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Pediatric - Turf Toe

Turf Toe is a fairly common injury that occurs in physically active children and adolescents involved in contact athletic sports. It is defined as a hyperextension injury (sprain) of the 1st metatarsophalangeal joint (main joint) in the big toe. Turf toe injuries involve the big toe joint, as well as the 2 small bones, called the sesamoids, that are found underneath the big toe. A turf toe injury occurs when the big toe is forcibly bent up into hyperextension, such as when pushing off into a sprint and having the toe get stuck flat on the ground. Such injuries are common in football players, soccer players, baseball, and softball players. The term “turf toe” is derived from the artificial turf that has become more common on the playing field, since the artificial turf is a harder surface than grass and does not have much “give” when force is placed on it.  

Turf toe can occur during any physical activity or sport when the forefoot (end of the foot) is fixed on the ground, the heel is raised, and a force pushes the big toe into hyperextension. Athletic shoes, such as running shoes and cleats, are designed for artificial surfaces, such as turf grass, making them soft and more flexible, providing athletics with more agility, but much less stability in the forefoot, making turf toe more prevalent. 

After sustaining a tuft toe injury, the athlete will have trouble walking appropriately and/or even participating in sports. The big toe may appear red, swollen, tender to touch, and moving the big toe may trigger pain and discomfort. Initially, it is best to immobilize the big toe and not to participate in any sports or physical activity, and make an appointment with a Foot and Ankle Specialist at Valley Foot and Ankle Specialists.  

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Examination 

During your initial examination, your foot and ankle specialist will talk to you about the symptoms and the risk factors associated with turf toe, and ask you to describe how you initially injured your toe. The doctor will attempt to move the big toe joint up and down slightly and examine for further tendon and/or bone injury, as well as examine for bruising and swelling. The doctor may also perform the same exercises on the other foot in order to compare the extent of injury. The doctor will take X-rays of the injured foot to evaluate for any fractures and rule out any potential harm to the growth plate in young pediatric patients. Although placing the injured toe through range of motion exercises may be painful, if needed, your doctor may inject numbing medicine into the painful area, although this is a rare occurrence.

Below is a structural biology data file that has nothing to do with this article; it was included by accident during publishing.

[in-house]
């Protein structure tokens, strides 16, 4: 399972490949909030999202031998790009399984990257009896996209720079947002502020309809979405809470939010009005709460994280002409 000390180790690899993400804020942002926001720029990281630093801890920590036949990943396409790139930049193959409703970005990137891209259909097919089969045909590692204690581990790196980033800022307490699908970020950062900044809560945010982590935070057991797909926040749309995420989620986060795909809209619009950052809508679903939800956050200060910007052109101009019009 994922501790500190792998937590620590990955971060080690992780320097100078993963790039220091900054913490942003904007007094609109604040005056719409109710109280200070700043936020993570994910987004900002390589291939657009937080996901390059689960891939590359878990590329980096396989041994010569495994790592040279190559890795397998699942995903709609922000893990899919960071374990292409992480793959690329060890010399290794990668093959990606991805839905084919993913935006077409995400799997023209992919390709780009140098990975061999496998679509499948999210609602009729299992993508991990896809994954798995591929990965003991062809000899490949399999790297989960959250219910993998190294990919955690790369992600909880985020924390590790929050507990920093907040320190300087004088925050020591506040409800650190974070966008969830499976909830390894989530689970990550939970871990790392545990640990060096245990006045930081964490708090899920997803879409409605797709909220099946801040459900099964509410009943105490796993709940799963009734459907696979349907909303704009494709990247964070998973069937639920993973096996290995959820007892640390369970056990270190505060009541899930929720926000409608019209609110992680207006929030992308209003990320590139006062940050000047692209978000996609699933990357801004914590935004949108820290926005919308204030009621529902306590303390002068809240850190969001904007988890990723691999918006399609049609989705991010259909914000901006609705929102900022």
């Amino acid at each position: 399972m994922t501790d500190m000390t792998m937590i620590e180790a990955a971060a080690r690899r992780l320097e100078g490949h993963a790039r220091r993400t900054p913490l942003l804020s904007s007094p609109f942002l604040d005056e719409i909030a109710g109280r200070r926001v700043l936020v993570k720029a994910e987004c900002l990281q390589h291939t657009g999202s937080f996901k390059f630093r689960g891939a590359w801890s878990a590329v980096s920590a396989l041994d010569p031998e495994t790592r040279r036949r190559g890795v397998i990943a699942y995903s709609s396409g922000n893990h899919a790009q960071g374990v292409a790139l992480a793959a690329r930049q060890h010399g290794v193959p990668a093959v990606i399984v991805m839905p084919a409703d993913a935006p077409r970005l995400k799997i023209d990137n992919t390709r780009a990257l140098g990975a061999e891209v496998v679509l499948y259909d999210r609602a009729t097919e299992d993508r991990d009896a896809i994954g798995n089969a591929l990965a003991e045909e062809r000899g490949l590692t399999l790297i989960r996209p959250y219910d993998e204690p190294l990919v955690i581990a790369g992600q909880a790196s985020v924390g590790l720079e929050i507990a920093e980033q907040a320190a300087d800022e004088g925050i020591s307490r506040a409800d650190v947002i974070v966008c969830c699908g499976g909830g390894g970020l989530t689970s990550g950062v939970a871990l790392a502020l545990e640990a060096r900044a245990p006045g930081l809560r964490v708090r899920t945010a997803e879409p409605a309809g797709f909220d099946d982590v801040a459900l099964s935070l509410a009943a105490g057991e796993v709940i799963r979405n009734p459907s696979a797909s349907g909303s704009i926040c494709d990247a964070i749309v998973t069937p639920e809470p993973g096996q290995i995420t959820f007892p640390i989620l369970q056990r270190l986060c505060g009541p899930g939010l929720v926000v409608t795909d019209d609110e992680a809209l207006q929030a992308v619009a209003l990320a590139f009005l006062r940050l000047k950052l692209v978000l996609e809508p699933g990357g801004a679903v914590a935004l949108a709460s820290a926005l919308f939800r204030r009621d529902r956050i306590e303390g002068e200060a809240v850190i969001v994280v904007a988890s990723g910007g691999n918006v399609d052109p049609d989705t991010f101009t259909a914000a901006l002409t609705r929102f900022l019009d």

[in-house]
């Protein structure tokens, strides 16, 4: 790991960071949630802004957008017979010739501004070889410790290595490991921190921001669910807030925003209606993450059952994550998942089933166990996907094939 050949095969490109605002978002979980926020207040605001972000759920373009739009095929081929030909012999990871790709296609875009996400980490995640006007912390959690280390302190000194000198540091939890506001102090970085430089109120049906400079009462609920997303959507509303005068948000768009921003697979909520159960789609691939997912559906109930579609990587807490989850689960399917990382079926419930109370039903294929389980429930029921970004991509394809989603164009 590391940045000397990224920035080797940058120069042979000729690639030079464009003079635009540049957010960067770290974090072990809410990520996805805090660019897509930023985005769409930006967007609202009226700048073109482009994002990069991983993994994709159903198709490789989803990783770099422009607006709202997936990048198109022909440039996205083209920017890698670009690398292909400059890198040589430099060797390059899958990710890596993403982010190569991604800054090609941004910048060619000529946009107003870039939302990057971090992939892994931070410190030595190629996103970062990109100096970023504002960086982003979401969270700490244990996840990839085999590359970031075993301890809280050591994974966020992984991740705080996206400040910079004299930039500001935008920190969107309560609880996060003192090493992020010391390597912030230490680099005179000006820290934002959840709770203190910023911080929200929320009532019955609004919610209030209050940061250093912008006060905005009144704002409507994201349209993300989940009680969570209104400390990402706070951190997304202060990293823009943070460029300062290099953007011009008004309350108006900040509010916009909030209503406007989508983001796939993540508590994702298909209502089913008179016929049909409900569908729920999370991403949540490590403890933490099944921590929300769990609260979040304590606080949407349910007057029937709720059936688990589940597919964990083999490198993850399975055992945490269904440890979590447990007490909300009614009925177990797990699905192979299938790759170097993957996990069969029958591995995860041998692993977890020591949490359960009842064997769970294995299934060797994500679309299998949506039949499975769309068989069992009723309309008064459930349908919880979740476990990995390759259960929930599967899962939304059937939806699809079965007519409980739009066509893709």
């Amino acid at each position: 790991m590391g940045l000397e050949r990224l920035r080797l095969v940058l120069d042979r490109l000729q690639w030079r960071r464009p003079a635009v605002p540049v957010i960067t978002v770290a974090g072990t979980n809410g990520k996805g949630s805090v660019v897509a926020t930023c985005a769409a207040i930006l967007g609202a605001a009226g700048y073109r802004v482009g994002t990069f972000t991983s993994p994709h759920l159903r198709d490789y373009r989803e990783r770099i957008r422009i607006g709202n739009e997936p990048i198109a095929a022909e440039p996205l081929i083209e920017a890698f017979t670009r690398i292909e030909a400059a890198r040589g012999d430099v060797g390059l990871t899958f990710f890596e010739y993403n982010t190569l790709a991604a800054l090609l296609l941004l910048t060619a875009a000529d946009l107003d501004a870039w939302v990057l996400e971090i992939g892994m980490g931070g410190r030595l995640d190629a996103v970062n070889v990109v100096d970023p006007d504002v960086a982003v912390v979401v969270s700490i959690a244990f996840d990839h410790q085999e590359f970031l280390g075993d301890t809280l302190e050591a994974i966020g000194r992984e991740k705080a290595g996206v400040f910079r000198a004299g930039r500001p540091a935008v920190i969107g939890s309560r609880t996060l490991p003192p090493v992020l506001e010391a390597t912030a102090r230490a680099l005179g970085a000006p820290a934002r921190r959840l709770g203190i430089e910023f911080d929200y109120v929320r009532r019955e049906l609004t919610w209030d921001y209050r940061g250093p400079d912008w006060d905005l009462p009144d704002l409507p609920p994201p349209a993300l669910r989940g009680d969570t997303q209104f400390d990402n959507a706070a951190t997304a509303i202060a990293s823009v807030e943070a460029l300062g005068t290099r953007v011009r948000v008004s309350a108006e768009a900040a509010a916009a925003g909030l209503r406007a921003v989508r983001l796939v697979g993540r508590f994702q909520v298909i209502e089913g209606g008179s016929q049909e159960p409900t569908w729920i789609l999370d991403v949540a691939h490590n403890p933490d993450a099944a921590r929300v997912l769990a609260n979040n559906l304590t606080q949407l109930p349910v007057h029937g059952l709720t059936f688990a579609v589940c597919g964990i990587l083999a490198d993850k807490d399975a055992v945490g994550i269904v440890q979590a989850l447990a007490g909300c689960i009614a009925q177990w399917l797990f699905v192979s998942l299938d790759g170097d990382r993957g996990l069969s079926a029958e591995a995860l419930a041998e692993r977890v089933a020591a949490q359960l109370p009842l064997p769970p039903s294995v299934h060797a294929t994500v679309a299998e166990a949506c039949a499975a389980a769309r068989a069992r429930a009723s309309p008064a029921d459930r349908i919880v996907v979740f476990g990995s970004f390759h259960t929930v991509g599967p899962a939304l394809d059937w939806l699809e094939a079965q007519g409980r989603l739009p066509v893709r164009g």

Sometimes advanced imaging may be indicated in order to help confirm the diagnosis.  

The doctor may order a magnetic resonance image (MRI) scan in order to better evaluate the soft tissue, ligaments, and cartilage of the big toe joint and determine whether surgical intervention or conservative therapy is indicated. Sometimes small bones may be present in the big toe joint that may not be visualized on Xray and/or fluid in the joint that may cause prolonged swelling. An MRI scan may be useful in more advanced injured or when abnormalities are noted on the initial X-ray, or when the injury has not improved with conservative treatment.  

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Treatment 

Initial treatment after the injury includes the R.I.C.E method: Rest, Ice, Compression, and Elevation. The use of non-steroidal anti-inflammatories (NSAIDS) are indicated to control swelling and pain/discomfort, and tapping the big toe to the 2nd toe may help with immobilization and prevention of further injury.  

Conservative (Non-Surgical) Treatment  

After a thorough evaluation, the doctor may place the patient into a walking boot to immobilize the injured foot and allow for protected ambulation. The patient may be immobilized in the walking boot for 2-6 weeks with routine examinations, in order to transition the patient from the walking boot and into a supportive sneaker and begin Physical Therapy for appropriate return to sports. 

Surgical Treatment 

Surgical treatment for turf toe injuries is routinely indicated for severe (Grade III) injuries that have failed conservative treatment and/or noted with severe dislocation or subluxation of the big toe joint. Instability of the joint or the presence of bony fragments in the joint are indications for surgical treatment in order to prevent further complication.  

The goal of treatment is to have the patient return to physical activity and/or sports in a timely manner, following appropriate healing and conditions order to prevent further injuries and long-term complications.  

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